Judge dismisses farmer’s civil-rights lawsuit

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A 17th Judicial District judge dismissed a Bayou Blue cattle farmer’s civil-rights lawsuit against Lafourche Parish Government regarding the farmer’s 2008 arrest for building a temporary levee on his property near Lake Long Drive, according to court filings.

Robert Neil, 56, a cattle farmer and vice president at Bourg Dry Dock and Service, was arrested as Hurricane Ike approached in 2008 amid residents’ claims that his actions facilitated floods along a two-block stretch of Lake Long Drive. Neil said he was trying to protect his property.

The earthen berm Neil was constructing was dismantled shortly after he was detained, a sequence that Neil claims infringed his rights, flooded his property and killed his stock.

Attorneys for parish government and the sheriff’s office have maintained that authorities took action to protect the public’s welfare because Neil was in violation of a parish ordinance and his levee obstructed neighbors’ floodwater drainage, which Neil disputes. Authorities were correct in their action because the governor had called a State of Emergency, attorneys have argued.

Neil first filed suit against Parish President Charlotte Randolph, Sheriff Craig Webre and the Lafourche Parish Council one year later in September 2009.

District Judge Jerome Barbera dismissed a revised version of the lawsuit last week.

Neil will appeal the decision, he said.

Randolph said the decision sets a standard for how to respond to similar situations in the future.

“I believe this affirms the Parish Government’s obligation to protect our citizens’ rights and property when we are under a declared State of Emergency as happens when we are threatened by hurricanes, storms and other natural disasters,” Randolph said in a written statement.

Neil claims that at least 100 head of cattle died because the levee was breached and his land was inundated for 30 days.

The cattle farmer has compared utility of his makeshift levee to that of sandbags as used by residents throughout the parish.

“I could have done with sandbags like everybody else does it, but I didn’t have help to do it,” Neil said last week. “I didn’t have the manpower.”

Instead, he built a levee parallel to Lake Long Drive. Neil said he was protecting 400 acres of land, on which he had 680 head of cattle, when he built the makeshift levee within his property line.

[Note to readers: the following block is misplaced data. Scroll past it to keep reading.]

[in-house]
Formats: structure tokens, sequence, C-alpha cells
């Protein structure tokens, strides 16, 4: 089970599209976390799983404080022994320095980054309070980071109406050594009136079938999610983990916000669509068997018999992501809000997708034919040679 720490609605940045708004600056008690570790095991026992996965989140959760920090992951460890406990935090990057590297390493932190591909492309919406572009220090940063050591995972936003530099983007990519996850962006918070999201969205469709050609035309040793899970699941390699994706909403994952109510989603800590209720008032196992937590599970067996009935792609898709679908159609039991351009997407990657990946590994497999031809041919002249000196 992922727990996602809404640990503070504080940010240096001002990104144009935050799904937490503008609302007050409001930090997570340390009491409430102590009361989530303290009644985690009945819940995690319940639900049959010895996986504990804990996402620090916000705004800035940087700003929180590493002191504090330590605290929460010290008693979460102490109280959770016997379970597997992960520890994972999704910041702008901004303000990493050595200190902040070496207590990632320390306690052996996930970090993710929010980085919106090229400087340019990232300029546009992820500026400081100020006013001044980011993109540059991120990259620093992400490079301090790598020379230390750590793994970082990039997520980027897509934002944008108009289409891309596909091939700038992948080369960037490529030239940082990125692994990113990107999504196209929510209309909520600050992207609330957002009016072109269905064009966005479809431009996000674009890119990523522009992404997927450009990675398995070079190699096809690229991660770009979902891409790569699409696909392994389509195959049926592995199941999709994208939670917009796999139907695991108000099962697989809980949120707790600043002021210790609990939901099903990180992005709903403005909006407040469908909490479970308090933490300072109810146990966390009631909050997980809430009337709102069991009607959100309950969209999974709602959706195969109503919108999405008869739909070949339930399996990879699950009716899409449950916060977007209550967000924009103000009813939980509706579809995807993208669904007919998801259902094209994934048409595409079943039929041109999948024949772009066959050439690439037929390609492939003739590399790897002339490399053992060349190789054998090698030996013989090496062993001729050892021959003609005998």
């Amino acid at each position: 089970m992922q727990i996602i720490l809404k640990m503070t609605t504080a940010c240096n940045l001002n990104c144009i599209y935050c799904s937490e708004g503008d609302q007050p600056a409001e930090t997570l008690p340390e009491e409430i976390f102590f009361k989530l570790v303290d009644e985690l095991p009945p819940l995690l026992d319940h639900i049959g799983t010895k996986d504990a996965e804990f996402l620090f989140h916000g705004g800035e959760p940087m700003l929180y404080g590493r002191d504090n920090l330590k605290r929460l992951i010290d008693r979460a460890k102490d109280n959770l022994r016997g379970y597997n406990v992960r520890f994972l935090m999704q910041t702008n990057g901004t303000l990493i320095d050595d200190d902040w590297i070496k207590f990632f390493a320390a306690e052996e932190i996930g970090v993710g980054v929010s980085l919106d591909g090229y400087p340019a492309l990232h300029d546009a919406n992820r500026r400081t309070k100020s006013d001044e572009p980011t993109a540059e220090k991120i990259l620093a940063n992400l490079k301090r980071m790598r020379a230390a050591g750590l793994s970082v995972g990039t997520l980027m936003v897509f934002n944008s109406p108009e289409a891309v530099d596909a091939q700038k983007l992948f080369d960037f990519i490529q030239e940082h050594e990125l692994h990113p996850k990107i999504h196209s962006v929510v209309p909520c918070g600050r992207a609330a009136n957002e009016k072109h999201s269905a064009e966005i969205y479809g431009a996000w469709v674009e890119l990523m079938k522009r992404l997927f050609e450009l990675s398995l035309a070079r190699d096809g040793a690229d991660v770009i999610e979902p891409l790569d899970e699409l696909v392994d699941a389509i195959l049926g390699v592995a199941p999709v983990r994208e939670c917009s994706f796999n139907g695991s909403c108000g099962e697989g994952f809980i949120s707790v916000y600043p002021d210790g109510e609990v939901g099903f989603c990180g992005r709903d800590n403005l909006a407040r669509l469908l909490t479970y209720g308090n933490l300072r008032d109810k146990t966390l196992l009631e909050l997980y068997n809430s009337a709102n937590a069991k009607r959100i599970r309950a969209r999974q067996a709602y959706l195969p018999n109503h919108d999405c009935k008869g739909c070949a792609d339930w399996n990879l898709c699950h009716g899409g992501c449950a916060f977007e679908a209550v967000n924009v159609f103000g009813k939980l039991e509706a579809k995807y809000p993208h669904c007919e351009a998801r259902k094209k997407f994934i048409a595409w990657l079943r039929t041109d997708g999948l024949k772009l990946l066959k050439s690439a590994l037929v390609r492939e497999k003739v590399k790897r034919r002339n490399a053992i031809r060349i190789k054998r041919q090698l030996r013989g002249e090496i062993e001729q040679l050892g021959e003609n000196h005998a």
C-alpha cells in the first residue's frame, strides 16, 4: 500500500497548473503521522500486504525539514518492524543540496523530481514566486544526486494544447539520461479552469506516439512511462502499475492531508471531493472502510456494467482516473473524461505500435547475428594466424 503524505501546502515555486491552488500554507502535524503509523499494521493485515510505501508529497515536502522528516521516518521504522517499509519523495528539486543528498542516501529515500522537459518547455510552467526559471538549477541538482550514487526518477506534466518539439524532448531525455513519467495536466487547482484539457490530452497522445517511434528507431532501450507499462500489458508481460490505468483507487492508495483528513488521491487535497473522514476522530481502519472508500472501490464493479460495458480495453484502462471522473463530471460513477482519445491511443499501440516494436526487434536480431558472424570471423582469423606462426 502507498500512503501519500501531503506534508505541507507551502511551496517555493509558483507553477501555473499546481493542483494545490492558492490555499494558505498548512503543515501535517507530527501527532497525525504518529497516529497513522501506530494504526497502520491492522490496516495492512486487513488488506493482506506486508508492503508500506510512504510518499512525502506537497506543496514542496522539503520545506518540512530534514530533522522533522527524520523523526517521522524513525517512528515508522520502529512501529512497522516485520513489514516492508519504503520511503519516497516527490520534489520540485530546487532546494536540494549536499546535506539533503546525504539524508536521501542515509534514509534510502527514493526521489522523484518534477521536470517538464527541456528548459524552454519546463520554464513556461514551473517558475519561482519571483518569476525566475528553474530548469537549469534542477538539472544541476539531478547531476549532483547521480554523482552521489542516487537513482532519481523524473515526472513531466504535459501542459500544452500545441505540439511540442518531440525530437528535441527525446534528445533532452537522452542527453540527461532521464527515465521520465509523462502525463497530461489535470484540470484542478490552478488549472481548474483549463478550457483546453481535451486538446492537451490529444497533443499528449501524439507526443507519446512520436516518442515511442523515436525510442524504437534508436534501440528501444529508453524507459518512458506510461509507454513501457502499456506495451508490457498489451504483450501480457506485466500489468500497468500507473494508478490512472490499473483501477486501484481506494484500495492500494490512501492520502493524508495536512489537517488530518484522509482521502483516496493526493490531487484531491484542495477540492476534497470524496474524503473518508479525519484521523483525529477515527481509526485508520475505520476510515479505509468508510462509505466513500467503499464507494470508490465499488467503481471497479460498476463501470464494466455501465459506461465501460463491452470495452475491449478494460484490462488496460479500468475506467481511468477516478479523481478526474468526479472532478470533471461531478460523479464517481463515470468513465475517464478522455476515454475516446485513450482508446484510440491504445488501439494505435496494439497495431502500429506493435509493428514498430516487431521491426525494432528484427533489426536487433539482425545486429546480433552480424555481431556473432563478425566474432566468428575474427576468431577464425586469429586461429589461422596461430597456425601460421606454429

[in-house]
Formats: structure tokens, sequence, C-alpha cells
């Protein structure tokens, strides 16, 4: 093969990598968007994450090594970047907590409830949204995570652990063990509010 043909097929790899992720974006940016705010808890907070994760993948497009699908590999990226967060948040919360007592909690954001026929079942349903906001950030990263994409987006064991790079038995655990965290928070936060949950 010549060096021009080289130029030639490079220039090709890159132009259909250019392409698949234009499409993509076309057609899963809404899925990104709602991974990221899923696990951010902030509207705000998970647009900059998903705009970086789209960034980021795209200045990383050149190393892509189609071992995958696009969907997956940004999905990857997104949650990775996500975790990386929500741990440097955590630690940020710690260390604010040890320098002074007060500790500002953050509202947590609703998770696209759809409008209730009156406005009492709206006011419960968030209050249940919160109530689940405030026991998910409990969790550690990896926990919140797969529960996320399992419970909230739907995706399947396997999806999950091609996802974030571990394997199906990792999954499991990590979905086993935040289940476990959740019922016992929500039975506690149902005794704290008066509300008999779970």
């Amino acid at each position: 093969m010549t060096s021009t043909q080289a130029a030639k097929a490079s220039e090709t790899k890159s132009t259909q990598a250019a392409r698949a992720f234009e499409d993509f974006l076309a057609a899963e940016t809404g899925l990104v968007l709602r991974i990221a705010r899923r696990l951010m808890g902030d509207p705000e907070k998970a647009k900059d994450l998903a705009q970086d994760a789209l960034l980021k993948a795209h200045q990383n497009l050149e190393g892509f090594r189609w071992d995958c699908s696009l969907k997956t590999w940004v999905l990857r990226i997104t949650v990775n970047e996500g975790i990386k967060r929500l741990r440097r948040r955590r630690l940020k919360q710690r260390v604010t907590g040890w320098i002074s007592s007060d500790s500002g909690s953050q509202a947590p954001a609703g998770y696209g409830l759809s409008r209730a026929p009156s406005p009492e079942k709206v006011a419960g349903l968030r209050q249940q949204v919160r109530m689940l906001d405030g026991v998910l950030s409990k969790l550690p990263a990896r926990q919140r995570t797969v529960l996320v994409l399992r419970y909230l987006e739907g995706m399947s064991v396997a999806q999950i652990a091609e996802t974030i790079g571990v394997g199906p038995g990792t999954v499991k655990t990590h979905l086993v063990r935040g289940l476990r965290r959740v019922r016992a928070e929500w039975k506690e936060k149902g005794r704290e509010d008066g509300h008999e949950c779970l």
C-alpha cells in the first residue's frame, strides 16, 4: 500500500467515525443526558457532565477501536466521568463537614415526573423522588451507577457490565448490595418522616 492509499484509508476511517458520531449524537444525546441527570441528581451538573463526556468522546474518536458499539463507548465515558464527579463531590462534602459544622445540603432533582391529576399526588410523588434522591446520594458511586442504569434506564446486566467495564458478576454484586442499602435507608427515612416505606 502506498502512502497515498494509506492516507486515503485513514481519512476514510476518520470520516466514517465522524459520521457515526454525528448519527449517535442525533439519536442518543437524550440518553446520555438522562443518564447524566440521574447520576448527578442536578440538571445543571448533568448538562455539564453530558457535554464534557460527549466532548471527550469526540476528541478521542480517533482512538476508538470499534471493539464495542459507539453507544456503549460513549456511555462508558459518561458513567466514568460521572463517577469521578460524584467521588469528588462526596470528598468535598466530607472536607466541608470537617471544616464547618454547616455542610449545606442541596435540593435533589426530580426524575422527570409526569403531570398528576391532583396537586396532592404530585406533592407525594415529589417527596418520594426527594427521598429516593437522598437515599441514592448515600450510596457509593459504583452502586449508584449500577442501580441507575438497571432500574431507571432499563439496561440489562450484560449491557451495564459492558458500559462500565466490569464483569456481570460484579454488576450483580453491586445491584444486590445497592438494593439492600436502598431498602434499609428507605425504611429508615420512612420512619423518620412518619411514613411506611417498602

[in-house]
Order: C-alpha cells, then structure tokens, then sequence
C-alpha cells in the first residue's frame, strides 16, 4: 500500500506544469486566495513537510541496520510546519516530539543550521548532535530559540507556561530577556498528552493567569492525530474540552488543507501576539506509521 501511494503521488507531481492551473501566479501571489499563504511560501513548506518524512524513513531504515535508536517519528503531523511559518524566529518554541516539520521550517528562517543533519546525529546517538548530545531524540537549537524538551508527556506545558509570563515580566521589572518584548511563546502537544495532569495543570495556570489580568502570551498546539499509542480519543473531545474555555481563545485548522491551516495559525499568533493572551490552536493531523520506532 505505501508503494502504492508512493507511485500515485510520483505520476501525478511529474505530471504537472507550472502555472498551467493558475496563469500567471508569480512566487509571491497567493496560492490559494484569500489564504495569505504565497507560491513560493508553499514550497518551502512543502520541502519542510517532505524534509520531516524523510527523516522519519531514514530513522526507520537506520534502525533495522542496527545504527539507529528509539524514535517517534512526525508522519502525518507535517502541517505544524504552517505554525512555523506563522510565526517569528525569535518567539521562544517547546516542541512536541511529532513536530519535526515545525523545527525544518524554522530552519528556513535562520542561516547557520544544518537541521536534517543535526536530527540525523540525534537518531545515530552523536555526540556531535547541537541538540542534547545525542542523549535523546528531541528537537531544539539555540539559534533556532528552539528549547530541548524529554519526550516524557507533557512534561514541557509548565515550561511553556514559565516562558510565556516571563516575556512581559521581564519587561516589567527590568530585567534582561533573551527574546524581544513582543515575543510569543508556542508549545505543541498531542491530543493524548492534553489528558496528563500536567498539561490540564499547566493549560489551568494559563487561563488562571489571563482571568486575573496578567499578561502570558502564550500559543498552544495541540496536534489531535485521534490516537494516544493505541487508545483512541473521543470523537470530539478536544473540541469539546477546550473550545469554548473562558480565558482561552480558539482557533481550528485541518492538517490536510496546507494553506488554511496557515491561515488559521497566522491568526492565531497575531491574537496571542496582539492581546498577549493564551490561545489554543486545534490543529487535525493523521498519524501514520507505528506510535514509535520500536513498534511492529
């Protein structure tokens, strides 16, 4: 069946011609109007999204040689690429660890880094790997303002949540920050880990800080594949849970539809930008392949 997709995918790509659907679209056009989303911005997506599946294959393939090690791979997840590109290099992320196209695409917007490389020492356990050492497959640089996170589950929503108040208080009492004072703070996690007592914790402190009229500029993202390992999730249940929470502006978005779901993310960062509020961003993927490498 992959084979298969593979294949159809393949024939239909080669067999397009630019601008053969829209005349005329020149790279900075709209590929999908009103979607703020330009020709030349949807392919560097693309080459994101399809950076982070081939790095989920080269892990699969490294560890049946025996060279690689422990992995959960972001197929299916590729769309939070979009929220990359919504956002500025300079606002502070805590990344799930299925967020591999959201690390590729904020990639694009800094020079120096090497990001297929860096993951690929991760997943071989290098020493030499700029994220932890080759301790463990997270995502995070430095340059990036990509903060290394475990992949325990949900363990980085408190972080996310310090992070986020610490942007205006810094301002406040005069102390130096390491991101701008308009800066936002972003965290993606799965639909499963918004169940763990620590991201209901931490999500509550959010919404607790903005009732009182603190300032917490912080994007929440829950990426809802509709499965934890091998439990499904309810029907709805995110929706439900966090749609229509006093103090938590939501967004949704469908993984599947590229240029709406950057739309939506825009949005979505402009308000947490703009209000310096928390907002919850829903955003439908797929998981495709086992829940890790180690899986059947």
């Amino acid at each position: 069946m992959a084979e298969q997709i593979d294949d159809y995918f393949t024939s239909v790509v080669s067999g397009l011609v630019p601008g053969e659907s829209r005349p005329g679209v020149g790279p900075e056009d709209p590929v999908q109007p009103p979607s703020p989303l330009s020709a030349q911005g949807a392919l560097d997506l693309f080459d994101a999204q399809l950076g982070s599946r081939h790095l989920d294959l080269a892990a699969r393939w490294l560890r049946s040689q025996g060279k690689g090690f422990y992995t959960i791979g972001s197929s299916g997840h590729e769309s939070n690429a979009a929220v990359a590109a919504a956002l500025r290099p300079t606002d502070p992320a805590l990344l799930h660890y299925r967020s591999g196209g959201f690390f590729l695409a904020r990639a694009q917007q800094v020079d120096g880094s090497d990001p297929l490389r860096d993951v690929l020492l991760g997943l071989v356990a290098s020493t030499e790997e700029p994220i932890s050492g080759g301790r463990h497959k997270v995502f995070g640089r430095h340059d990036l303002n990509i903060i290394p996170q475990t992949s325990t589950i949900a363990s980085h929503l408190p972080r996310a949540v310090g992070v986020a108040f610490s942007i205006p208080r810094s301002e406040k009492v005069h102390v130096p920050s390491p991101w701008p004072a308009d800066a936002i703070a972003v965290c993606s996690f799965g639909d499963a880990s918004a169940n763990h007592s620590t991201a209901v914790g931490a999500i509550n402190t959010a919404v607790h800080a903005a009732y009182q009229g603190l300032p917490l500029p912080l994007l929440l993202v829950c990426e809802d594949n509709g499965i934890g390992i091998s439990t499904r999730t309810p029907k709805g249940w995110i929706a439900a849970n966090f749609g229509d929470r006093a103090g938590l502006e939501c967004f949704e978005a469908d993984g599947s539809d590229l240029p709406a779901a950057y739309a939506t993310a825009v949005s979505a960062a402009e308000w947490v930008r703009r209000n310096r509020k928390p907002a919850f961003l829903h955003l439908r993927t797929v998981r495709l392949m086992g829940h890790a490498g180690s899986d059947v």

The construction prevented nearby floodwater from receding, according to parish testimony. When a detective first arrived on scene, the water was about 5 inches high on the end of Lake Long Drive where Neil’s property is located.

Neil has already been convicted and sentenced during criminal proceedings stemming from the incident, cited as attempted obstruction of drainage, a parish ordinance.

The ordinance, which the Lafourche Parish Council passed in July of 2008, prohibits someone from obstructing “any natural or artificial drainage canal, creek, bay, or small river, or any public or private drainage.”

According to court filings and witnesses’ testimony, Neil did not interfere with a public drainage system, although deputies and public-works employees said his levee impeded the “natural flow” of rainwater from draining off of the road and neighbors’ properties. Neil’s property is 6 feet below sea level, he said.

The Lafourche Parish Sheriff’s Office, responding to complaints, arrested Neil after he defied orders and said he wouldn’t stop building the levee, according to filings.

A jury convicted Neil of the misdemeanor last October, and District Judge John LeBlanc ordered him to pay a $1,000 fine and serve a year of unsupervised probation in March.

In the civil lawsuit, Neil claimed that parish officials violated his civil rights when public works officials and employees “physically entered his property without his consent” and dismantled the levee he had built to protect his property. Neil was ordered at gunpoint to vacate his bulldozer, according to a deputy’s report submitted as a court filing.

He sought compensation he said was due to him because government officials wrestled away his property’s interest for the public’s sake.

“This taking although temporary was still a taking and its usage has had lasting deleterious effects,” Neil’s attorney Matthew Pepper wrote in a letter to Randolph in February 2009, according to a U.S. District Court filing. The letter requested a $415,228 settlement and threatened a $2.1 million lawsuit, which was filed seven months later.

In 2009, Neil rebuilt the levee, and he’ll continue to argue that it’s in his right to maintain the barrier, he said.

“Five months later, I put it against the fence,” he said. “It’s still there, and it ain’t ever coming down.”